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    Two things that can cause irregular velocity are weak firing pin springs and insufficient firing pin protrusion from the bolt face. I don't know what your action's firing pin spring's rating is supposed to be but firing pins need to stick out .060" to .065" from the bolt face.

    You might try IMR4350 powder and see if that helps. Slower powders sometimes have higher velocity spreads in cases the size of a .284.
     
  9. BillR

    BillR Well-Known Member

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    I was having a similar problem with my .25-06AI tight neck. Drove me nuts for a while. I finally moved up 1.5 grains in half grain increments and noticed two things. 1 the ES got smaller and 2 the soot ring went away. Not sure that is your problem but it took care of mine. I was using Retumbo powder which is considerably slower so you might not have to go up that much but it will also depend on where your pressure signs show up. Sometimes a faster powder helps too. I also do not like less than .0015 clearance per side either. If you get some soot build up it can actually make it too tight. I will also fire a couple shots through the gun just to get things settled in on a clean bore prior to shooting for group or over the chronograph.
     
  10. JeffVN

    JeffVN Well-Known Member

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    Your rig is nearly identical to the one my brother built. He and I shoot frequently, so I have shot it a ton. He runs H4831SC, Berger 180 vlds, but uses Fed. 210Ms for primers.

    I have no problem with the burn rate of the powder, given how well my brothers runs. Nor do I have a problem with the neck clearance, as my custom chambers run the same 0.0015 per side. I am not a big fan of trying to seat "touching" the lands. For me its either jump them or jam them, no in-between.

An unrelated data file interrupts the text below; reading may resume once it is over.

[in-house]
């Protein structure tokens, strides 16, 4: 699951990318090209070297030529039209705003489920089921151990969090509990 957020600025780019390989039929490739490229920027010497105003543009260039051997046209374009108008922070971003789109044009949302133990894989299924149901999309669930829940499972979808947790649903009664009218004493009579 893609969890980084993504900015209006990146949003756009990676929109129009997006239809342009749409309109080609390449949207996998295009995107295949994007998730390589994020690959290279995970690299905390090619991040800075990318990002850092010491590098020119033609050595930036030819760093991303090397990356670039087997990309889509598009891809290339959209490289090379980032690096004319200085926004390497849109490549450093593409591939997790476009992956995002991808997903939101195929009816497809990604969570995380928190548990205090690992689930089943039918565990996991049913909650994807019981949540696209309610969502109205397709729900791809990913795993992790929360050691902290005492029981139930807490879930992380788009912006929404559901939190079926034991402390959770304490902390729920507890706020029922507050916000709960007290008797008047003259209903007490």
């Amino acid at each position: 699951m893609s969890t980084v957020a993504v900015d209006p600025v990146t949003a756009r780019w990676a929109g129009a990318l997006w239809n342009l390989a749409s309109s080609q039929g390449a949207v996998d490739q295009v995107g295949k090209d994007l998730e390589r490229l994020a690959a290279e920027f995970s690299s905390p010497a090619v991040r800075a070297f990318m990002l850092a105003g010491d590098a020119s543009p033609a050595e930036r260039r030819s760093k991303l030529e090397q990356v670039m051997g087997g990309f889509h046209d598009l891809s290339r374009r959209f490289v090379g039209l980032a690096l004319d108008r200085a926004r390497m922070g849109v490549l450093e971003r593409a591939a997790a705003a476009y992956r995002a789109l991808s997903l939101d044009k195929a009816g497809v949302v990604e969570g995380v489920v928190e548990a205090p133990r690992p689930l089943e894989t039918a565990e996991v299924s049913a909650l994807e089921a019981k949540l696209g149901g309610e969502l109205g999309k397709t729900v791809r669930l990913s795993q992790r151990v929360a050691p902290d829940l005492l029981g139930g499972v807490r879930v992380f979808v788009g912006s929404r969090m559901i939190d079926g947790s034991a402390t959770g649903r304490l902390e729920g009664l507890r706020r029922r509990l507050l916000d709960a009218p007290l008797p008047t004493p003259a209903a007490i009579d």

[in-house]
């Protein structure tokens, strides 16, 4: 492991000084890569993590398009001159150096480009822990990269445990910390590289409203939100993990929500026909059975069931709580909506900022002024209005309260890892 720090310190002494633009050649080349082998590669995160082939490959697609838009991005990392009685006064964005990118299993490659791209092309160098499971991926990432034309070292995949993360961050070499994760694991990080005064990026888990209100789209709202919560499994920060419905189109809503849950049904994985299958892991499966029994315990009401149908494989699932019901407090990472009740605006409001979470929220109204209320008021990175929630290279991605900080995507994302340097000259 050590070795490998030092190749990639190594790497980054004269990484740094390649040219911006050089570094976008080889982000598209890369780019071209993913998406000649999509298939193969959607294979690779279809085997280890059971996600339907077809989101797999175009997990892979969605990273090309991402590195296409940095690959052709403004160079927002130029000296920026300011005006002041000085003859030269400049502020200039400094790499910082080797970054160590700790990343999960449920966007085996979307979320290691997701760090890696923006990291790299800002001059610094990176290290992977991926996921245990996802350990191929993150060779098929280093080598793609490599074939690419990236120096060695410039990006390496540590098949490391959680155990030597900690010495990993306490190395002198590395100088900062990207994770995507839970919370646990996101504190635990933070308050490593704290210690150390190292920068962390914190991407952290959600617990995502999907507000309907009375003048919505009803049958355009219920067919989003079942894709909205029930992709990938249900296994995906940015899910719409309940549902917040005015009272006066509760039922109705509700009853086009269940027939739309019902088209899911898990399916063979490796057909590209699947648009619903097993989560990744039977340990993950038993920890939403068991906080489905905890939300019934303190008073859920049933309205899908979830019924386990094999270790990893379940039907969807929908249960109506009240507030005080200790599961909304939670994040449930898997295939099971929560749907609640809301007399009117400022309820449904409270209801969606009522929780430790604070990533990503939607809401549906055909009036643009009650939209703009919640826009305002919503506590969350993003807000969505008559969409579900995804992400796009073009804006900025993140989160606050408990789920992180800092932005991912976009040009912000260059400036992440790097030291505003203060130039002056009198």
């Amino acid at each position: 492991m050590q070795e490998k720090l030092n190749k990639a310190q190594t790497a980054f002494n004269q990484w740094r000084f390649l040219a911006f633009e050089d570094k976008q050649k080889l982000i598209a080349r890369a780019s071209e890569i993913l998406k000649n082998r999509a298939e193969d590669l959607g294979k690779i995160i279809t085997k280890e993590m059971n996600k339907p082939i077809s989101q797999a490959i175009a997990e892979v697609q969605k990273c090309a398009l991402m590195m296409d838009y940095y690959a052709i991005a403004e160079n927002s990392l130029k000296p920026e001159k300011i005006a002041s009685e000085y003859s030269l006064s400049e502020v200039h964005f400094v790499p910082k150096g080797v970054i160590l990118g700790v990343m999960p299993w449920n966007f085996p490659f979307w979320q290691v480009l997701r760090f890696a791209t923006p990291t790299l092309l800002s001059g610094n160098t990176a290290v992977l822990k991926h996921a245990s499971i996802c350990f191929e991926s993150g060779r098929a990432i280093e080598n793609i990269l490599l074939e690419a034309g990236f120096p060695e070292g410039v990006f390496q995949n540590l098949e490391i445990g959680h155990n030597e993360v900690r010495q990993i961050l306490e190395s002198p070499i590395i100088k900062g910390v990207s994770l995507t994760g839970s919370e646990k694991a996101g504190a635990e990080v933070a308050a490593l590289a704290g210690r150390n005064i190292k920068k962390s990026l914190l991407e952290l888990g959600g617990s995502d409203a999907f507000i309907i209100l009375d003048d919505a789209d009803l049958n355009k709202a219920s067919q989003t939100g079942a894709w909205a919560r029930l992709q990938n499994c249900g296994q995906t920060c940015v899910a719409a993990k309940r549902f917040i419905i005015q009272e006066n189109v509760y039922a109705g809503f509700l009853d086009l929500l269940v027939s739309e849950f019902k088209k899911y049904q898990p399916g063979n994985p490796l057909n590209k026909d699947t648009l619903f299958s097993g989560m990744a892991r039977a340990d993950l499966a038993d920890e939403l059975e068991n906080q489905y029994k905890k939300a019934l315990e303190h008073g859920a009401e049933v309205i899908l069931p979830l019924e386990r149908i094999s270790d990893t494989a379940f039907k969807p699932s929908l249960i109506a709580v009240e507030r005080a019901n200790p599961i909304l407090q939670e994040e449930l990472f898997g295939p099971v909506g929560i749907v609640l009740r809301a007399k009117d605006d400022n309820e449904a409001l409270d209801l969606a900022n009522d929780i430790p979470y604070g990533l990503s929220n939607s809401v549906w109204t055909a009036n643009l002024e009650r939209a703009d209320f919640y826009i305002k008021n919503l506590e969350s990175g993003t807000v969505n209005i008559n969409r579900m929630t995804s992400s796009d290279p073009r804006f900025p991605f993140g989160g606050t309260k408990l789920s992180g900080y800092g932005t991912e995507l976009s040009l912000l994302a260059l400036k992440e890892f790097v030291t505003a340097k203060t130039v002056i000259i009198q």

Since you didn't post a picture of your fired brass, I'll go ahead and ask - did you turn the necks all the way into the shoulder? if not you have a doughnut on the back end of the neck. If you are seating down into that doughtnut, it will create problems.

    +1 - once you settle on a load, then you tweak the seating depth (both in and out) to see if you can hone it even further. For me, with my .313 neck (.310 loaded rounds) 7WSM shooting BErger 180 VLDs, there is a huge accuracy change between "touching" (1+MOA) to 0.015 jammed (bugholes). My brother's .284 reacts the same.

    if you've never jammed before, make sure you reduce the load and work up; its a different world.

    Jeffvn
     
  11. Topshot

    Topshot Well-Known Member

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    Today, I seated the bullets 20 thou off the lands in brass that had an extra 1 thou turned off the necks (right down into the shoulder). Charge was bumped up to 54gn and the difference was amazing.
    The rounds chambered and extracted easy, and the velocity ES was back to normal levels. Speed was 2770 fps and accuracy for 5 shots was 1/2" so one of these things worked.
     
  12. BillR

    BillR Well-Known Member

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    Probably a combination of more than one thing. The hair jerker is which one but then why worry as it sounds like the problem has gone away. :)
     
  13. rscott5028

    rscott5028 Well-Known Member

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    Inconsistent neck wall thickness may contribute to MV ES/SD.

    Turn the least amount possible (80-90% cleanup) unless you have a tight necked chamber which you don't have.

    Any more than necessary is counter productive.

    -- richard